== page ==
Fox broadcasts the Daytona 500 and the first 16 NASCAR Cup races each season, plus two all-star events. Joy also anchors NASCAR Cup coverage on Fox-owned cable networks Fox Sports 1 (FS1), formerly Speed.[2]

Four weeks every year, Joy brought extensive knowledge of collector cars to the Barrett-Jackson auction block as lead analyst for Fox Sports' live auction coverage. His unscripted commentary mixes detailed knowledge of the cars and their specs with first-hand recall of how cars of the 1950s to 1970s were viewed back in their day. When the TV rights moved to Velocity/Discovery beginning in 2015, Joy was the first talent Discovery hired to lead their broadcast team, continuing in the same role on loan from Fox.

In September 2008, Fox sent Joy to call a Minnesota Twins/Tampa Bay Rays Major League Baseball game, in which the Rays clinched their first-ever playoff appearance.

Joy was voted the 2011 recipient of the Henry T McLemore Award. Presented since 1969, this award celebrates career excellence in motorsports journalism and is voted on by past winners. The International Motorsports Hall of Fame presents the Award at its annual induction ceremony, and the hall displays a wall of plaques honoring the winners.[4] He is a member, and past vice-president of the National Motorsports Press Association.

In March 2014, a Sporting News poll named Joy first among network television's 15 NASCAR announcers and analysts with a 93% approval rating. Joy, and his Fox Sports colleagues Darrell Waltrip and Larry McReynolds earned three of the top four spots in the poll.[5]

In 2015, Joy, Waltrip and McReynolds completed 15 years together, the longest tenure of any three-man announcing booth in US network sports television history. Beginning 2016, four-time NASCAR champion Jeff Gordon joined Joy and Waltrip in the FOX-TV booth, with McReynolds moving to a new role as race strategist and rules analyst.[6]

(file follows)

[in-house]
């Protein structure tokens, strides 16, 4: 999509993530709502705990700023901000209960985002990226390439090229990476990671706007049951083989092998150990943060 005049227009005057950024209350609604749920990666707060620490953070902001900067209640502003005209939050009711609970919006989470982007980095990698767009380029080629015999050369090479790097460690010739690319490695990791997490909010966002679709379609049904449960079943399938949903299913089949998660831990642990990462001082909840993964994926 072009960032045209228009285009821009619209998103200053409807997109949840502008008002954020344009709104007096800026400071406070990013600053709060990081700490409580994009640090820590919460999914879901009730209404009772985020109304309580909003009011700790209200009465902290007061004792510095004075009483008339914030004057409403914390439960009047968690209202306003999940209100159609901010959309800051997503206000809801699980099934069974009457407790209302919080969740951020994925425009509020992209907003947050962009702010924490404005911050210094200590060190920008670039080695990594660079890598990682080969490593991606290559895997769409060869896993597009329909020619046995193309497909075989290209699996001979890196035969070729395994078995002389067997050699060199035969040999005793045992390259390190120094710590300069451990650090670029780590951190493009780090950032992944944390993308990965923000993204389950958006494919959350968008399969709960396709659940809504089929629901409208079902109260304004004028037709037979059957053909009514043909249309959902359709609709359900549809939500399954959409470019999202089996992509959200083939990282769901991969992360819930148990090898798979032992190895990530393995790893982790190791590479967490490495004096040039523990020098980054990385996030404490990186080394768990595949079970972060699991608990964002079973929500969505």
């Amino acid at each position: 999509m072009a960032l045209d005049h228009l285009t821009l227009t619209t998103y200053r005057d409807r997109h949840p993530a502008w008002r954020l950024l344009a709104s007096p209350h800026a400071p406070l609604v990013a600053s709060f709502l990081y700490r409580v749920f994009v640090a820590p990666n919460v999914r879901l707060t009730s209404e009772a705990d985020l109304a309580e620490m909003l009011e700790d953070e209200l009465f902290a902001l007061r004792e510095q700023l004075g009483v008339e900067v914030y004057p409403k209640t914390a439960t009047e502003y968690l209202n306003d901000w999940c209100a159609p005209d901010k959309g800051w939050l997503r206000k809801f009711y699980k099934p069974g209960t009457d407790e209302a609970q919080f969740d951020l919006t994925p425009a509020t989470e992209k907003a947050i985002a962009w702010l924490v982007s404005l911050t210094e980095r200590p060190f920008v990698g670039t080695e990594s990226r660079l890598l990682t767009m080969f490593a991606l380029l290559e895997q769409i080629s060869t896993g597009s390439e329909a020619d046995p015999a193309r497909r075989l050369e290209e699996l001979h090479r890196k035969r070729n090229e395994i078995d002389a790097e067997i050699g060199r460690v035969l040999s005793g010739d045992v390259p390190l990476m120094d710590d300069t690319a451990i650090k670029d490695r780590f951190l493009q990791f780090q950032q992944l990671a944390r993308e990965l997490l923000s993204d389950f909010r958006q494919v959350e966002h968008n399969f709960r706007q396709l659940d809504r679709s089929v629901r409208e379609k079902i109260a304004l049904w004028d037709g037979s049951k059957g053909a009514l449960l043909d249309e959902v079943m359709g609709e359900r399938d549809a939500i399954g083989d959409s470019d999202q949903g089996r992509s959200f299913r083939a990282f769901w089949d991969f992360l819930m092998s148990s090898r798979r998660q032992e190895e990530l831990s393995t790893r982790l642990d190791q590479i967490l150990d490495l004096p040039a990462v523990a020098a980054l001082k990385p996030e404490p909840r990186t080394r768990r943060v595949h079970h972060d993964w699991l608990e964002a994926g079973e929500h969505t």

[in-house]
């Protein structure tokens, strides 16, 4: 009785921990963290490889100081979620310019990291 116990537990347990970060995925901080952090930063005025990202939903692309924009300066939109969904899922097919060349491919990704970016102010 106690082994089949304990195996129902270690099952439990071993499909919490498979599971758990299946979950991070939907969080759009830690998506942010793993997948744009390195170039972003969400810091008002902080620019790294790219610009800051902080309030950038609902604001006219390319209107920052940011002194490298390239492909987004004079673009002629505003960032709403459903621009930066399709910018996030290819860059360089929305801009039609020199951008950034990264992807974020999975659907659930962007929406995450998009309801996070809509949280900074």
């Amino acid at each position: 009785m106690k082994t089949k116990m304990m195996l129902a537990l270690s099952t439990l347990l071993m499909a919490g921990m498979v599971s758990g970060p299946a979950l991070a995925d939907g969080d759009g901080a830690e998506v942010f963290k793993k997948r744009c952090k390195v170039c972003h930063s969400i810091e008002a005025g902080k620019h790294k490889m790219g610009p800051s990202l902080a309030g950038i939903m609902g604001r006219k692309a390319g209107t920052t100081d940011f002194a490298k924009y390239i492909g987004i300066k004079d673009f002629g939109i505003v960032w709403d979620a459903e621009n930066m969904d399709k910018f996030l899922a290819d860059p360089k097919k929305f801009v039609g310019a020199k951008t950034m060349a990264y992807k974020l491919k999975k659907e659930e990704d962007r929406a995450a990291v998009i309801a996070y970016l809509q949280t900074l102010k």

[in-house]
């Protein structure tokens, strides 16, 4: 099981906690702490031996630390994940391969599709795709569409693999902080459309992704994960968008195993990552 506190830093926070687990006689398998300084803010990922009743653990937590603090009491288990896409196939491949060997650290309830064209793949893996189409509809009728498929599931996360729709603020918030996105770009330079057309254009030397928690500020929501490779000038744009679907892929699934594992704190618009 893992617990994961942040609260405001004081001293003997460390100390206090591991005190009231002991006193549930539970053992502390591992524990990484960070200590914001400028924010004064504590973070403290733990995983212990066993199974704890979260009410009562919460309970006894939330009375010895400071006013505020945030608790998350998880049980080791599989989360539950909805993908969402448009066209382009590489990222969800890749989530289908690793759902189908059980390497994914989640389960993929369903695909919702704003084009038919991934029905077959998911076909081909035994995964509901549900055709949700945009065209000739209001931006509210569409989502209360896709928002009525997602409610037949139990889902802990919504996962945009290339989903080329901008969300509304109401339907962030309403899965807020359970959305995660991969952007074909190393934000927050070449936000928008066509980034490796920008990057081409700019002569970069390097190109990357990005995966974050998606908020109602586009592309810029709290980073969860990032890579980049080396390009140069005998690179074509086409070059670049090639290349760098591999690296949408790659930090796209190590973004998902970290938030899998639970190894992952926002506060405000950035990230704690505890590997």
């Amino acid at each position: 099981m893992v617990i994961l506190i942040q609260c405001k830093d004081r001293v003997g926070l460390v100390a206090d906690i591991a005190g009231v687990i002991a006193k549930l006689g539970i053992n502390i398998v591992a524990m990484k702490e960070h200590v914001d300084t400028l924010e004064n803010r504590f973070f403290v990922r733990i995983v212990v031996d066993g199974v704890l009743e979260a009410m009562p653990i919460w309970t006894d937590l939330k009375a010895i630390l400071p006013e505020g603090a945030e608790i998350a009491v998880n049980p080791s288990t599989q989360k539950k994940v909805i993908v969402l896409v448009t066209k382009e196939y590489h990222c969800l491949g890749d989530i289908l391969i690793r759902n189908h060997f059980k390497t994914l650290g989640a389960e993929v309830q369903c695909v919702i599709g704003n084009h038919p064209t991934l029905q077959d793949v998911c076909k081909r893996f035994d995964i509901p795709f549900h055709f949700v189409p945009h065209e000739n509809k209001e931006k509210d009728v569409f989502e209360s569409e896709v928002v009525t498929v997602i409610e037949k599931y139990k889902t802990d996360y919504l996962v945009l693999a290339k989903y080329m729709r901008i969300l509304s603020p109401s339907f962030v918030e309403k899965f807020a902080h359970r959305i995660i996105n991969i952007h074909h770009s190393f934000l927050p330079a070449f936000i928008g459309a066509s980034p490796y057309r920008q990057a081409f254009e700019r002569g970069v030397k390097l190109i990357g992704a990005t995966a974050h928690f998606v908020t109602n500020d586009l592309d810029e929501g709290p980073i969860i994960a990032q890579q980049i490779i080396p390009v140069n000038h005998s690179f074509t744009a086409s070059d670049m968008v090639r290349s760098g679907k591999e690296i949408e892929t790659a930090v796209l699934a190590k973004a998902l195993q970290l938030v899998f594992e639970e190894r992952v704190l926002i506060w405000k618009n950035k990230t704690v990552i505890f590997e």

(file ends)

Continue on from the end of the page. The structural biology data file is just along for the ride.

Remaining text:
Personal life[edit]

Born in Chicago and raised in Windsor, then West Hartford, Connecticut, Joy currently resides in North Carolina with his wife, Gaye, and their two teenage children, Scott and Kaitlyn. He restores vintage MGs, and retains his New England roots as CEO and equity partner in New England Racing Fuel, Inc., distributor of Sunoco Race Fuels.

Joy is an accomplished sports car racer, winning races at Lime Rock, Pocono, Watkins Glen and New Hampshire, and has competed in the Rolex 24 at Daytona, America's premier endurance race. Joy is well known as host of the Rolex Monterey Motorsports Reunion for FOX. In August 2012, his drive in Historic Trans-Am at Laguna Seca won the Bonham's Cup, and in September 2013, he won a Historic Trans-Am race at Lime Rock.

He previously developed special events advertising for GM's Pontiac Motor Division, and managed and promoted a major auto racing facility, Lime Rock Park. Joy served four elected two-year terms to the Windsor, Connecticut town council, where his committee was responsible for health, public safety and environmental issues for Windsor's 28,000 residents.

References[edit]

  1. ^ "VIDEO: Mike Joy At Barrett-Jackson - Scottsdale". Speed. January 20, 2010. Retrieved 29 April 2010. 
  2. ^ a b c d e f g Lauer, Cheryl (February 16, 2007). "Behind the Microphone with Mike Joy, NASCAR on Fox". Speed Couch. Retrieved 29 April 2010. 
  3. ^ 1981 Atlanta Journal 500 clip on YouTube
  4. ^ "Joy to receive McLemore Award for 2011". www.thatsracin.com. 2011-04-14. Retrieved 2015-07-30. 
  5. ^ "NASCAR's best and worst TV announcers". Sporting News. 2014-03-21. Retrieved 2015-07-30. 
  6. ^ FOXSports PR